Ben Wendel: All One (2020-22 [2023], Edition): Tenor saxophonist from Vancouver (also soprano and bassoon), seventh album since 2009, plus seven in the group Kneebody, and more side-credits. Tracks were laid down at home, then guests dubbed in (Ccile McLorin Salvant on "I Love You Porgy," Terence Blanchard, Bill Frisell, Elena Pinderhughes, Jos James on "Tenderly," and Tigran Hamasyan). B [cd]

Buster Williams: Unalome (2022 [2023], Smoke Sessions): Bassist, has led more than a dozen albums since 1975, many more side credits back to Gene Ammons in 1961, back cover calls this group the Buster Williams Something More Sextet: Jean Baylor (vocals), Bruce Williams (sax/flute), Stefon Harris (vibes), George Colligan (piano), Lenny White (drums). B [sp]

Recent reissues, compilations, and vault discoveries:

Chet Baker: Blue Room: The 1979 Vara Studio Sessions in Holland (1979 [2023], Jazz Detective, 2CD): First release of three studio sessions recorded for Dutch radio: two quartet dates in April with Phil Markowitz on piano, plus one from November with Frans Elsen. Typically nice trumpet, with a few vocals, and long piano leads. B+(**) [cd] [04-28]

Bill Charlap: All Through the Night (1997 [2023], Criss Cross): Mainstream pianist, mother is singer Sandy Stewart, debut 1993, a later run at Blue Note (2003-10) made him one of the best known pianists around. This is the third of three Criss Cross albums, a trio with Peter Washington (bass) and Kenny Washington (drums). Standards, smartly done as usual. B+(**) [sp]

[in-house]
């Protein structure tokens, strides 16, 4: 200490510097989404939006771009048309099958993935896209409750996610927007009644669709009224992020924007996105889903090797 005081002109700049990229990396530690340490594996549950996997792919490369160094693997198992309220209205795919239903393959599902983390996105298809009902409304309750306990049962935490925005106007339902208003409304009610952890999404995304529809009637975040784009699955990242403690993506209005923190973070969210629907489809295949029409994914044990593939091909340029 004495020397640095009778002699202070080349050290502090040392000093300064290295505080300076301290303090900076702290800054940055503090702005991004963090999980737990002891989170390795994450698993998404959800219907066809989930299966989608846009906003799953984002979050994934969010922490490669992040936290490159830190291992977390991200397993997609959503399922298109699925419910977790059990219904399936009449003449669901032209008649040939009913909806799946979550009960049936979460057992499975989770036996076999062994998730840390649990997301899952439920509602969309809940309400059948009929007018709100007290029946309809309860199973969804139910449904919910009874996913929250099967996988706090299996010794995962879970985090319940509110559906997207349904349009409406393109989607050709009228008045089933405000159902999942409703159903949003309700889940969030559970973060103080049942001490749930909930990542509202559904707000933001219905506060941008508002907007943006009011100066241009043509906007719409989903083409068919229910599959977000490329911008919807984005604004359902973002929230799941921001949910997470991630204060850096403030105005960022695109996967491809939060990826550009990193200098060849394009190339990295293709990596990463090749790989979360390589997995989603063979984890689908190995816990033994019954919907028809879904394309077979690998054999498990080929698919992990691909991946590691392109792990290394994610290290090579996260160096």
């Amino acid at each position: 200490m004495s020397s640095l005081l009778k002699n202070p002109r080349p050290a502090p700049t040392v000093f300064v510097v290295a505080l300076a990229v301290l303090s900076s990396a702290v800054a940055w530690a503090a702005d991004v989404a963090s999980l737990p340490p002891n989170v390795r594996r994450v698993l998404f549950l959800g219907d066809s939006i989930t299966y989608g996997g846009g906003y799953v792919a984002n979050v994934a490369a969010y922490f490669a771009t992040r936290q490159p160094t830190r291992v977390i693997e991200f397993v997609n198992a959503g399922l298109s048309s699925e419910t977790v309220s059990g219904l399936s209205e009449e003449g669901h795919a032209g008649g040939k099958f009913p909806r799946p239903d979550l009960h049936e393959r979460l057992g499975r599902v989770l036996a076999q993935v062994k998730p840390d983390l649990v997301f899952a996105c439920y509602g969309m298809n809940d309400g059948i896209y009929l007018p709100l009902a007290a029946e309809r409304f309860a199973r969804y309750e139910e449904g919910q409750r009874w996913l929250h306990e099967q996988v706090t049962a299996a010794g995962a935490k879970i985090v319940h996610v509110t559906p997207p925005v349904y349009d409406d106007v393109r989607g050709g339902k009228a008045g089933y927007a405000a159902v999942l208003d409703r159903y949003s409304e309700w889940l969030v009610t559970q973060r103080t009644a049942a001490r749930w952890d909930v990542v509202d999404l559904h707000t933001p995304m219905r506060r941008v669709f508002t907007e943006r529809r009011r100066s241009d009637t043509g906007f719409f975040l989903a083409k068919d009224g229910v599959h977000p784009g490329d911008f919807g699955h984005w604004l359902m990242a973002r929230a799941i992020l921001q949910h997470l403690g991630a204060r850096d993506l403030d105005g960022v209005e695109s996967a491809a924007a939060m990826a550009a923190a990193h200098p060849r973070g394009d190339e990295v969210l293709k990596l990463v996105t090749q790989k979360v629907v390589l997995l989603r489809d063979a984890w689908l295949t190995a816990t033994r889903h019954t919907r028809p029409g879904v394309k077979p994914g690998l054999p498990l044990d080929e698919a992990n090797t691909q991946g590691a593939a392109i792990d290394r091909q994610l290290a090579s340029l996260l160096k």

Dream Dolphin: Gaia: Selected Ambient & Downtempo Works (1996-2003) (1996-2003 [2023], Music From Memory, 2CD): Japanese electronica producer Noriko, recorded 20 albums 1996-2003, trimmed down here to 18 pieces, 116 minutes. Has some beat, vocals (mostly spoken) too. B+(**) [sp]

Dick Sisto: Falling in Love (1994 [2023], SteepleChase): Vibraphonist, this looks like a reissue of his American Love Song album from 1995, mostly standards, backed by Fred Hersch (piano), Drew Gress (bass), and Tom Rainey (piano). B+(**) [sp]

Old music:

Das Kondensat: Das Kondensat (2016 [2017], WhyPlayJazz): The first of three albums (so far) by this group, at this point just a trio of Gebhard Ullmann (tenor/soprano sax, looper/sampler), Oliver Potratz (bass/effects), and Eric Schaeffer (drums/modular synth). B+(**) [sp]

Das Kondensat: 2 (2020 [2021], WhyPlayJazz): Same trio, Poltratz adding bass synthesizer, "live without overdubs." This may be the best I've heard Ullmann play, probably because the electric bass sets him up to soar while still eschewing predictable grooves. A- [sp]

Gebhard Ullmann: Kreuzberg Park East (1997 [2000], Soul Note): German saxophone/bass clarinet player, joined by Ellery Eskelin (tenor sax), Drew Gress (bass), and Phil Haynes (drums). B+(**) [sp]


Unpacking: Found in the mail last week:

  • Sylvie Courvoisier & Cory Smythe: The Rite of Spring/Spectre D'Un Songe (Pyroclastic) [05-19]
  • Bruno Rberg: Solo Bass: Look Inside (Orbis Music) [05-19]
  • Brandon Seabrook: Brutalovechamp (Pyroclastic) [05-26]